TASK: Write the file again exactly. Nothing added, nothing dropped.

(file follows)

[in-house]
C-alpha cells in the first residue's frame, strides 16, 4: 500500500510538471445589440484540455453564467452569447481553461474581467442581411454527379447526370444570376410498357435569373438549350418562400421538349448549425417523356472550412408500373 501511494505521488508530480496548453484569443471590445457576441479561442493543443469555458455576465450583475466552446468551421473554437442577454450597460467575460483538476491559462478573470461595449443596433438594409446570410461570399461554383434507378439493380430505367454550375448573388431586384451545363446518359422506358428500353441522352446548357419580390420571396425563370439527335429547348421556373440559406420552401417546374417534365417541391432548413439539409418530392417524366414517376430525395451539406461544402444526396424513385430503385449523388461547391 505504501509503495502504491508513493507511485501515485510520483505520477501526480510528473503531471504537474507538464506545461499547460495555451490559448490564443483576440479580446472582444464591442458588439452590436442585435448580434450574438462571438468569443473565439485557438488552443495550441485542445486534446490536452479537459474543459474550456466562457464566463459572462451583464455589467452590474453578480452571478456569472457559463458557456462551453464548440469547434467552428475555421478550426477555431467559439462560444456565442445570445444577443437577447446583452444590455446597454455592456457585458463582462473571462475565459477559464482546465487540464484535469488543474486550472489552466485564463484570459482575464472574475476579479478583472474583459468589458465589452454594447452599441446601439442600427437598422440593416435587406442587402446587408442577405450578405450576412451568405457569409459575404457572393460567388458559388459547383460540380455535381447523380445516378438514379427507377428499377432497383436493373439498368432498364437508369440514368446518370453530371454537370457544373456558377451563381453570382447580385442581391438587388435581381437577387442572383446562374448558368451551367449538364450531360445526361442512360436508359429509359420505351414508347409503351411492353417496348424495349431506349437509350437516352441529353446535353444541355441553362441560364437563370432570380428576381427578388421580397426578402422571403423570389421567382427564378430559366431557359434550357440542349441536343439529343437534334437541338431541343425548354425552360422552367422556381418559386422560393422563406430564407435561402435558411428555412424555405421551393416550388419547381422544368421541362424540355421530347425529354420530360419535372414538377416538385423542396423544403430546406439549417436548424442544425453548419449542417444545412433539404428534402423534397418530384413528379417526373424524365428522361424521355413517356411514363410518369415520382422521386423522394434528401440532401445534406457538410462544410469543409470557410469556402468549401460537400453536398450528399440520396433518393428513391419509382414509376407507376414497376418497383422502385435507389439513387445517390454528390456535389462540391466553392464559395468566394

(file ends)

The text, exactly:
[in-house]
C-alpha cells in the first residue's frame, strides 16, 4: 500500500510538471445589440484540455453564467452569447481553461474581467442581411454527379447526370444570376410498357435569373438549350418562400421538349448549425417523356472550412408500373 501511494505521488508530480496548453484569443471590445457576441479561442493543443469555458455576465450583475466552446468551421473554437442577454450597460467575460483538476491559462478573470461595449443596433438594409446570410461570399461554383434507378439493380430505367454550375448573388431586384451545363446518359422506358428500353441522352446548357419580390420571396425563370439527335429547348421556373440559406420552401417546374417534365417541391432548413439539409418530392417524366414517376430525395451539406461544402444526396424513385430503385449523388461547391 505504501509503495502504491508513493507511485501515485510520483505520477501526480510528473503531471504537474507538464506545461499547460495555451490559448490564443483576440479580446472582444464591442458588439452590436442585435448580434450574438462571438468569443473565439485557438488552443495550441485542445486534446490536452479537459474543459474550456466562457464566463459572462451583464455589467452590474453578480452571478456569472457559463458557456462551453464548440469547434467552428475555421478550426477555431467559439462560444456565442445570445444577443437577447446583452444590455446597454455592456457585458463582462473571462475565459477559464482546465487540464484535469488543474486550472489552466485564463484570459482575464472574475476579479478583472474583459468589458465589452454594447452599441446601439442600427437598422440593416435587406442587402446587408442577405450578405450576412451568405457569409459575404457572393460567388458559388459547383460540380455535381447523380445516378438514379427507377428499377432497383436493373439498368432498364437508369440514368446518370453530371454537370457544373456558377451563381453570382447580385442581391438587388435581381437577387442572383446562374448558368451551367449538364450531360445526361442512360436508359429509359420505351414508347409503351411492353417496348424495349431506349437509350437516352441529353446535353444541355441553362441560364437563370432570380428576381427578388421580397426578402422571403423570389421567382427564378430559366431557359434550357440542349441536343439529343437534334437541338431541343425548354425552360422552367422556381418559386422560393422563406430564407435561402435558411428555412424555405421551393416550388419547381422544368421541362424540355421530347425529354420530360419535372414538377416538385423542396423544403430546406439549417436548424442544425453548419449542417444545412433539404428534402423534397418530384413528379417526373424524365428522361424521355413517356411514363410518369415520382422521386423522394434528401440532401445534406457538410462544410469543409470557410469556402468549401460537400453536398450528399440520396433518393428513391419509382414509376407507376414497376418497383422502385435507389439513387445517390454528390456535389462540391466553392464559395468566394